cognitive change with the IQ-code might be of help in the selection
process. Unnecessary referral may be reduced.
Clinical predictors of cognitive decline in the InCHIANTI Cohort:
fish for brain?
, M. Colpo
, V.D. Panta
, G. Sini
, S. Bandinelli
Unit of Medicine of Ageing, Department of Experimental and Clinical
Medicine, University of Florence and Azienda Ospedaliero Universitaria
Laboratory of Clinical Epidemiology, InCHIANTI Study Group,
Azienda USL Centro, Florence, Italy
Different lifestyle and clinical factors have been associated
with dementia risk, yet data regarding health and lifestyle predictors
of cognitive decline among older subjects are not consistent. The
present analysis of the InCHIANTI cohort was aimed at assessing
whether simple clinical and lifestyle factors predict Cognitive Decline
Trajectories (CDTs) in non-demented older subjects.
We considered participants with Mini Mental State
Examination (MMSE) 24+ at baseline who completed 9-year follow-
up. CDTs were estimated by Latent Class Growth Curve Models of
MMSE score change.
463 participants (mean age 71, 246 F) were included. We
identified 4 clusters with different CDT: rapid decliners (RD), slow
decliners (SD), low functioning stable (LFS) and high functioning
stable (HFS). The four groups differed significantly for age (lowest in
HFS and LFS), education (highest in HFS), depressive symptoms
(Center for Epidemiological Studies Depression Scale >16, less
frequent in HFS), cholesterol (highest in RD) and fish consumption
(lowest in SD). No among-group difference was observed for gender,
BMI, smoking, alcohol consumption, physical activity, hypertension,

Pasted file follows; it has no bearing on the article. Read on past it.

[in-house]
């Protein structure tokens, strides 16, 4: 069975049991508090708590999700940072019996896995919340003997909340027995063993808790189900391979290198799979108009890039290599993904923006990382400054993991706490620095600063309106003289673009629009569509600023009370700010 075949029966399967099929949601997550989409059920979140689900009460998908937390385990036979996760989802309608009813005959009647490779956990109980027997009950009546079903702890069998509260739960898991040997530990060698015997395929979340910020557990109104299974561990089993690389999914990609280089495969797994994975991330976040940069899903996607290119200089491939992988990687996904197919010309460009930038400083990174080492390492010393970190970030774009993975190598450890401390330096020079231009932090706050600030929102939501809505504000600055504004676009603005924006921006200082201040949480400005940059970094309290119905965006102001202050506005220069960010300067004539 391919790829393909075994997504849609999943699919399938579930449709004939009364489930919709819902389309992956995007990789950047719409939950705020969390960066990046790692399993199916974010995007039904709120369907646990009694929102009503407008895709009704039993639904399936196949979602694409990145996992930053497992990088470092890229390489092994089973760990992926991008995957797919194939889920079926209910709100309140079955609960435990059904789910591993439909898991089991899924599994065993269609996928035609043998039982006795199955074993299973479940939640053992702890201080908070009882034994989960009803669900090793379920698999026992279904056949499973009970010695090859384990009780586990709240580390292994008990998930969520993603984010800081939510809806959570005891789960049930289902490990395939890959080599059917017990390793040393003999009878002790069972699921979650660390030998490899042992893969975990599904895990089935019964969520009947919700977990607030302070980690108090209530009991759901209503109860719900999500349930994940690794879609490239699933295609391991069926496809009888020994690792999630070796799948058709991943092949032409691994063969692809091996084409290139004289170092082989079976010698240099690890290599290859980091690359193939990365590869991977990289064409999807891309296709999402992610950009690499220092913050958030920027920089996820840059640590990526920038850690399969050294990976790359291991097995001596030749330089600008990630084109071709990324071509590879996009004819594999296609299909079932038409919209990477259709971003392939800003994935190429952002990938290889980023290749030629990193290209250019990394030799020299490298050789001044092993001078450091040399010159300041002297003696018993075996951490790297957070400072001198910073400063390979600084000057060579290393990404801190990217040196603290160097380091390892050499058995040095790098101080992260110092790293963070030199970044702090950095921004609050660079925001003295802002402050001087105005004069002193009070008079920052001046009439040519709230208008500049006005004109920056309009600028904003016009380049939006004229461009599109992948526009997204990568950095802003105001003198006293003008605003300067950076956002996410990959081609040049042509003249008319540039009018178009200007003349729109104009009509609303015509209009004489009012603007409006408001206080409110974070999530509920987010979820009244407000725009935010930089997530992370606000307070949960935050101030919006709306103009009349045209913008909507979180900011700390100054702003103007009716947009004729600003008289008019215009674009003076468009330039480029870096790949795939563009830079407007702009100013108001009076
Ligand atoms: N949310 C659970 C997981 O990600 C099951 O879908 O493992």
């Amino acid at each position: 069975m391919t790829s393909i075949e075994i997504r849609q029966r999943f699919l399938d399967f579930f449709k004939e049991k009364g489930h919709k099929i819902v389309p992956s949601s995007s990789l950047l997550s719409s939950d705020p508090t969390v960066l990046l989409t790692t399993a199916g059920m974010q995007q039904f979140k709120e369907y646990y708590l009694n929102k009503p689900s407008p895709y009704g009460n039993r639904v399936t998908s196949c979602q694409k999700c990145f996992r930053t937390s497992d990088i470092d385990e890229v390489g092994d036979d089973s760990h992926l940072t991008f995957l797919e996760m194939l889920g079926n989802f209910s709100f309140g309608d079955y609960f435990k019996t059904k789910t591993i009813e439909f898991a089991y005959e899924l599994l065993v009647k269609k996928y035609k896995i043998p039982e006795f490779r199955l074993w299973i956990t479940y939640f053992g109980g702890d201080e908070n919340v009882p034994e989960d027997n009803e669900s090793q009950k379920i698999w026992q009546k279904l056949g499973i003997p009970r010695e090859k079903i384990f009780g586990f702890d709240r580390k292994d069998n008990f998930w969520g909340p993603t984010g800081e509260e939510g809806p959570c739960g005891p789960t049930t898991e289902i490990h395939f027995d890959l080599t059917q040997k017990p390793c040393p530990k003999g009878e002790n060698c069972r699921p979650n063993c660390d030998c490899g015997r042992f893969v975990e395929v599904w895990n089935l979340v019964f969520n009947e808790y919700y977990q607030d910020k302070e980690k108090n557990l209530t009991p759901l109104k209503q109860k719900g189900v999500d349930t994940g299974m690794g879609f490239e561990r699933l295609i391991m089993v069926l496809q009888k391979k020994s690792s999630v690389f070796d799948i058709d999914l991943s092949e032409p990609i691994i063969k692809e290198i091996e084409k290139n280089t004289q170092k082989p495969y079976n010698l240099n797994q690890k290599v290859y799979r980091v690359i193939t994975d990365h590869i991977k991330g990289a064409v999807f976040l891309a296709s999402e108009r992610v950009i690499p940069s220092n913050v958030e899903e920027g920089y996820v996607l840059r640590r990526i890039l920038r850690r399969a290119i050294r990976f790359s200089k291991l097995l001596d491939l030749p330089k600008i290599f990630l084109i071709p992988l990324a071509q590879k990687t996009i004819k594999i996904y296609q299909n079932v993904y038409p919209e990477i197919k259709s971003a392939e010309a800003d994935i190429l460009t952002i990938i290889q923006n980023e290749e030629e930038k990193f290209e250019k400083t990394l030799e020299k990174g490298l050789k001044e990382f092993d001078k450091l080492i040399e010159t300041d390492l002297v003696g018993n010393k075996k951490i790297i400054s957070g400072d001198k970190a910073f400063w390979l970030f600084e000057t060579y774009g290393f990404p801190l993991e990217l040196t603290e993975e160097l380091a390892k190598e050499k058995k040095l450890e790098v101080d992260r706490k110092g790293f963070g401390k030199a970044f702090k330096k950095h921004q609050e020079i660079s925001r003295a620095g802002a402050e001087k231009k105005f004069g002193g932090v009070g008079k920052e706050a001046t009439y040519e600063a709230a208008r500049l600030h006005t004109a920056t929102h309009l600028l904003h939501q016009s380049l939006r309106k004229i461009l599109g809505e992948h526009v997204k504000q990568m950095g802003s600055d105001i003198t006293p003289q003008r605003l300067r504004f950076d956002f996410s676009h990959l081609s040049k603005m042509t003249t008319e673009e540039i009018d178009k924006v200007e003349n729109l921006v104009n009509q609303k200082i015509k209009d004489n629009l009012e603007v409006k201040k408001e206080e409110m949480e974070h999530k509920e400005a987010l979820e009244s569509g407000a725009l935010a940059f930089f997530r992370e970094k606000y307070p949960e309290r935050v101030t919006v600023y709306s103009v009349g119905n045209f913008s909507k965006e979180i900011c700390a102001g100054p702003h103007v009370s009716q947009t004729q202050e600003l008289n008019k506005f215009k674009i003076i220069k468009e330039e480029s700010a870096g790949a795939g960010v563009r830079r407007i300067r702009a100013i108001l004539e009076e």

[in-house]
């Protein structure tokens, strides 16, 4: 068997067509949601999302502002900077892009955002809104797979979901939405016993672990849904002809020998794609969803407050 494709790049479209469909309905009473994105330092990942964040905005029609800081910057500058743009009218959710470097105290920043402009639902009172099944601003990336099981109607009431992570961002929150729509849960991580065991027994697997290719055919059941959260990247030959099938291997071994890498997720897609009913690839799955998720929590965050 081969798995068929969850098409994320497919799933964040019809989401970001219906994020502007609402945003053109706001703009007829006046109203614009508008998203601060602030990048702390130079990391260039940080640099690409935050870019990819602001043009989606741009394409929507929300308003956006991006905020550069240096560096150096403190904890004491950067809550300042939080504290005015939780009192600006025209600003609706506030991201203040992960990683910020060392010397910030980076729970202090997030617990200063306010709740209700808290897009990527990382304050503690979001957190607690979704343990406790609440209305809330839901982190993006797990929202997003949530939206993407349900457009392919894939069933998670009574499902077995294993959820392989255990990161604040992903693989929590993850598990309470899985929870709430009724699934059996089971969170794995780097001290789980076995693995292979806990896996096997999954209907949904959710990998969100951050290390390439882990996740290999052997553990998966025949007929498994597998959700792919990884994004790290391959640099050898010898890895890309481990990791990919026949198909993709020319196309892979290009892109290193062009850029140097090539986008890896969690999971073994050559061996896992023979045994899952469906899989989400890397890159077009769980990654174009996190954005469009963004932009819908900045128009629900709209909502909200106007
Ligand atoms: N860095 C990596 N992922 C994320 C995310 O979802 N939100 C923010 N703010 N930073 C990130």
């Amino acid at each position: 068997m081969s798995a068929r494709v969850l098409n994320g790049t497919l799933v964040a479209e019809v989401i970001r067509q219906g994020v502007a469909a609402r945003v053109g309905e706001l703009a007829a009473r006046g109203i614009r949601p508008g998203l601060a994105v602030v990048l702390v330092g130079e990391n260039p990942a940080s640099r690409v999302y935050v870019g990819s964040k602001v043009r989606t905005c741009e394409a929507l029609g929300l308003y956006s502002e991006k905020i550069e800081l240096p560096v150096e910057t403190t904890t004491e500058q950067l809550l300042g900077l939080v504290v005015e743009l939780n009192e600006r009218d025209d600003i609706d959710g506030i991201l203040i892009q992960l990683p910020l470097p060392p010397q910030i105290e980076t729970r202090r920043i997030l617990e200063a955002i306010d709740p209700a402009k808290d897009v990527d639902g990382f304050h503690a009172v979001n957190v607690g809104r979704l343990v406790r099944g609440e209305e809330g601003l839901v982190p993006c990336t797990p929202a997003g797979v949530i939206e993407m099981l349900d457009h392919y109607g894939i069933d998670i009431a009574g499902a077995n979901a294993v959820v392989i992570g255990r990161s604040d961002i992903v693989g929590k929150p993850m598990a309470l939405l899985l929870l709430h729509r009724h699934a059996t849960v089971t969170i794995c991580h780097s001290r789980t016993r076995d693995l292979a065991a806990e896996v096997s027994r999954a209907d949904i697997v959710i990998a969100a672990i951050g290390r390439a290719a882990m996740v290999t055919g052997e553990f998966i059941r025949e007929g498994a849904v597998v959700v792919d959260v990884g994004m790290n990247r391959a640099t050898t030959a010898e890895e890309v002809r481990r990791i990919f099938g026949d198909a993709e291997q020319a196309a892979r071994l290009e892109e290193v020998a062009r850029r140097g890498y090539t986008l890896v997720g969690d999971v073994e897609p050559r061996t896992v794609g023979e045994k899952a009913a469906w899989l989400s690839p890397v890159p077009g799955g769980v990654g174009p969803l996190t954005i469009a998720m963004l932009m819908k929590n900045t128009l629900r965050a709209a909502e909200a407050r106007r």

diabetes, coronary/cerebrovascular disease. Grouping together RD
with SD, and comparing them with remaining subjects in a logistic
regression model, independent predictors of a steeper cognitive
decline included age >75 (OR 8.36) and cholesterol (OR 1.01 per mg/
dL), while education (OR 0.84 per year) and fish consumption (0.97 per
g/day) were associated with a reduced risk.
High cholesterol and low fish consumption were
independent predictors of cognitive decline in this sample of older
community-dwelling non-demented subjects.
Association of metformin therapy with the risk of dementia in
older adults with type 2 diabetes mellitus
, U. Cintosun
, A. Ozturk
, H. Oztin
, E. Bozoglu
, H. Doruk
Division of Geriatrics, Gulhane Military Medical Academy, Ankara,
The aim of this study was to determine whether
metformin therapy is associated with dementia risk in older adults
with type 2 diabetes mellitus (T2DM).
The study was conducted at an outpatient geriatric setting.
The analysis was carried out on 1221 older adults. Out of those, 193
older patients (mean age 75.6 ± 6.0 years; 69.4% female; mean BMI
30.9 ± 4.9) with history of T2DM or diagnosed with T2DM were
studied. Demographics, clinical factors, cognitive status, and neuro-
psychological tests [Mini mental state examination (MMSE) and The
Lawton Instrumental Activities of Daily Living (IADL)] were identified
from records. Subjects were divided into four groups according
to metformin use and dementia status: group I (metformin + no
dementia), group II (no metformin + no dementia), group III
(metformin + dementia), and group IV (no metformin + dementia).
Poster presentations / European Geriatric Medicine 7S1 (2016) S29